BILL VIOLA

Born in New York (United States), 1951
Lives & works in (United States)
Very active in: 70s, 80s, 90s, 2000s, Current decade


More links:
www.billviola.com

Bill Viola is, without any doubt, one of the most prestigious contemporary artists, characterized by a tendency towards lyricism and a use of the video graphic devices to serve profound spiritual concerns.

Interested, since the early 60s in music, and sound in general, he collaborated with the Composer David Tudor, and made long recordings such as the one inside the Duomo and others in many different religious places of Florence. He was convinced that sound has a key role in the feeling of the indescribable.

In a certain way, he used the camera as a visual microphone recording fields instead of capturing points of view. The works made in between 1973 and 1979 are meditations about the possibilities of the medium itself, structural researches where he manifested his interest in establishing a communication with himself, going through narcissism to reach a dimension of enormous tension. This happens in The Space Between the Teeth (1976) where we can witness the artist's scream.

"My work? - says Bill Viola - is focused on a process of self-discovery and self-realization. Video is part of my body. It is intuitive and subconscious." In order to make Mythic origins of mankind Viola travelled to places like the Salomon Islands, where he captured dances and rituals; to Java, where he made a documentary about traditional music; to the Himalayan city of Ladakh where he gathered sounds of religious practices from diverse Buddhist Tibetans' monasteries; and to the Fiji Islands, where he recorded the walking on fire ceremony of the Hindu community. Bill Viola, this reader of the Koran, Buddhist and Sufi mystical texts, considers the spread of ancient oriental wisdom to the West as one of the greatest events of the 20th Century, especially the teachings of the Zen Master Suzuki and the essays of Coomaraswamy.

Bill Viola turns repeatedly towards the internal, which, according to him, is everything. He wants to open up the emotional side of our nature, which is forgotten in occidental cultures, losing himself in compassion, the most human quality. His absolute interest in meditation brought him closer to the works of mystics like Djalal al-Din al Rumi, Chuang Tzu, San Juan de la Cruz and the Master Eckhart who all brilliantly embody the nature of the work of art. Viola rescues that negative path that, from oriental religions to the Gnosticism or the Pseudo-Dionysius Aeropagita, advises the impossibility of knowing God who is totally the other; independent and complete. In front of the Deity the human mind is emptied and enters into a cloud of ignorance; however that is precisely the best way to access the highest level from within, through love, and what we know as enlightenment.

"After devoting such a long time to the study of Oriental religion and Islamic Mysticism - mentions Viola in an interview with Jörg Zutter - and after having rejected my Christian roots, I was delighted to discover that the same thread travels through my cultural history, something that I had never imagined. I considered it as a basic tendency of mankind more than a specific movement, and this made things much clearer for me: Issues such as the universal nature of the mystic experience, the essence of creativity and inspiration, the feeling of loneliness inside the community, or the individual view of society. This has also been a great support to my own artistic practice. I take the role of the mystic in the sense of following a negative path, in which I feel that the root of my work is in the unknown, in the doubt, lost among questions and not in answers."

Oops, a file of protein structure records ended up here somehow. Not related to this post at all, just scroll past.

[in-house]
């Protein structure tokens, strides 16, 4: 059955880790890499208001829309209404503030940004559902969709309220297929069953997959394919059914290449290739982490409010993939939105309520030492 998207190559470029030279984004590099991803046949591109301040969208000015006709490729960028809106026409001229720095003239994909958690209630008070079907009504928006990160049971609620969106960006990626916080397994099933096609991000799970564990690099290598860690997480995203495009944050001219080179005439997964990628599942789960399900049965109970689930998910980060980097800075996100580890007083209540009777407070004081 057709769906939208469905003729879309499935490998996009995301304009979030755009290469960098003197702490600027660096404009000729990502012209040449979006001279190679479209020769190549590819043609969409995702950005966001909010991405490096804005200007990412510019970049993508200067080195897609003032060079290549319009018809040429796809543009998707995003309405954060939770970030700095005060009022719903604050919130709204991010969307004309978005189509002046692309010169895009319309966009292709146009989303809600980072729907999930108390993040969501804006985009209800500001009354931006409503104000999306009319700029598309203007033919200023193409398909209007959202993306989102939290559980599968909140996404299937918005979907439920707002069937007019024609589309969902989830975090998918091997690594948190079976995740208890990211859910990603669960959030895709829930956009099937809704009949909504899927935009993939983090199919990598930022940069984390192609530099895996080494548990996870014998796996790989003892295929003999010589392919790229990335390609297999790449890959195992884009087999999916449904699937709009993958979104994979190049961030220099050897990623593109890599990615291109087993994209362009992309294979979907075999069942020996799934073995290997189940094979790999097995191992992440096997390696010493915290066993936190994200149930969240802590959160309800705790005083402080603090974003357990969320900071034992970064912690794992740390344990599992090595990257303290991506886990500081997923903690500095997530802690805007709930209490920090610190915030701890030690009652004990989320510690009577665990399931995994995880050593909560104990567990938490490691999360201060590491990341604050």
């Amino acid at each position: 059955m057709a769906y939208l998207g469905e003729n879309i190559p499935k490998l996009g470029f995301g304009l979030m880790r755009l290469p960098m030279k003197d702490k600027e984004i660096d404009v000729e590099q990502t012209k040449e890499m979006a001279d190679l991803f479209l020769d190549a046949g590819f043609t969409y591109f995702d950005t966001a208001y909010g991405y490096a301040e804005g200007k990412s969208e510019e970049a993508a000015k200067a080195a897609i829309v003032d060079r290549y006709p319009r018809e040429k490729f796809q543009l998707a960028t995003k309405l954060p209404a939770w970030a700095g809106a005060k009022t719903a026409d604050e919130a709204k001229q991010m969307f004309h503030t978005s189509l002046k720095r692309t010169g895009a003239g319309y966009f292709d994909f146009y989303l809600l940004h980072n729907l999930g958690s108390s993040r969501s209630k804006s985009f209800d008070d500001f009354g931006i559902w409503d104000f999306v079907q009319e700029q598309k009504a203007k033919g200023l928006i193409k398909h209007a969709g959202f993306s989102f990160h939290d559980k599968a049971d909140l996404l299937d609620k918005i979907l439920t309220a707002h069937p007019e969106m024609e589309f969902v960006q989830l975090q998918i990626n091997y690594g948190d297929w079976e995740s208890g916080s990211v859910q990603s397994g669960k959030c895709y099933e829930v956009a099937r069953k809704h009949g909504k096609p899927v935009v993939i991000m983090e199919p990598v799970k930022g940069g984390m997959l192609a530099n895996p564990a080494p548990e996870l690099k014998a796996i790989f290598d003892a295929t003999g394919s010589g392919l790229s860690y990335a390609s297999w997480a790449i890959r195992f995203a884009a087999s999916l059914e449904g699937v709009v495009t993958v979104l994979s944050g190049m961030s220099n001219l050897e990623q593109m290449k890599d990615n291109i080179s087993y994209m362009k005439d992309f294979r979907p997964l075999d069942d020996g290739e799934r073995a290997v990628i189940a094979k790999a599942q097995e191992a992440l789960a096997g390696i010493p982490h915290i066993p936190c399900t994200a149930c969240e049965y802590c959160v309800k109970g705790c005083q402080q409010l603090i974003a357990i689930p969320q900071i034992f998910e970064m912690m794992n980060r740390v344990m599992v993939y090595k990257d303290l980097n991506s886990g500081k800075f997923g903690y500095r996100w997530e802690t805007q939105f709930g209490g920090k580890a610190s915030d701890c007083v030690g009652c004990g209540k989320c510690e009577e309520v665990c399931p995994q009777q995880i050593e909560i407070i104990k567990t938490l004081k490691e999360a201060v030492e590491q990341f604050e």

Video is a powerful tool to make visible what is not, even if, in order to do so, like Viola did himself in Chott el-Djerid (A Portrait of Light and Heat) (1979), one needs to face the desert's mirages.

A sentence by Cezanne that Bill Viola subscribes to completely says: "At this instant there is a moment that is always happening. We must become that moment". His will to represent time as a complex reality to which we return inevitably, because of the concentric view of the happening. We can see in Ancient of Days (1979-1981) how destruction rewound becomes creation, the cyclic way of time drives us to the melancholic vision of a natural death.

For Viola the real raw material of his art is not the camera or the screen, but rather time and experience, being the site of the Work not a room, but rather the mind and the heart of those who are ready to see. The Works of Jung helped him understand archetype images as a kind of visual archaeology of the mind, and become aware that they have a power of transformation in the inside of a person; "that Art articulates processes of healing, development or self realization, summarizing is a kind of knowledge, an epistemology in its deeper sense, and not just an aesthetic practice" . In the video installation Threshold (1992) , the spectator enters a room through a door framed with an electronic panel showing violent and frivolous world news. Inside we are mesmerized by three projections of people sleeping: their breathing removed from reality's catastrophes drives us into the dimension of the unconscious. Meanwhile in The Sleepers (1992), we can see inside metallic barrels the faces of people sleeping and, once in a while, changing positions.

One of the most impressive works of Bill Viola is Nantes Triptych (1992) in which an under water figure, goes from calmness to the largest of turbulences, floating in a vacuum between death and the filming of a birth. In 1991 the artist's mother had just passed away and nine months later his second child was born, significant events for triptych and for Heaven and Earth (1992). Viola, worrying about the relation between micro and macrocosms, crosses a mirror or, better yet, turns it around in space showing the multiplicity of the World and approaches the essential symbolism of water; that mixture between dissolution and rebirth discussed previously by Bachelard.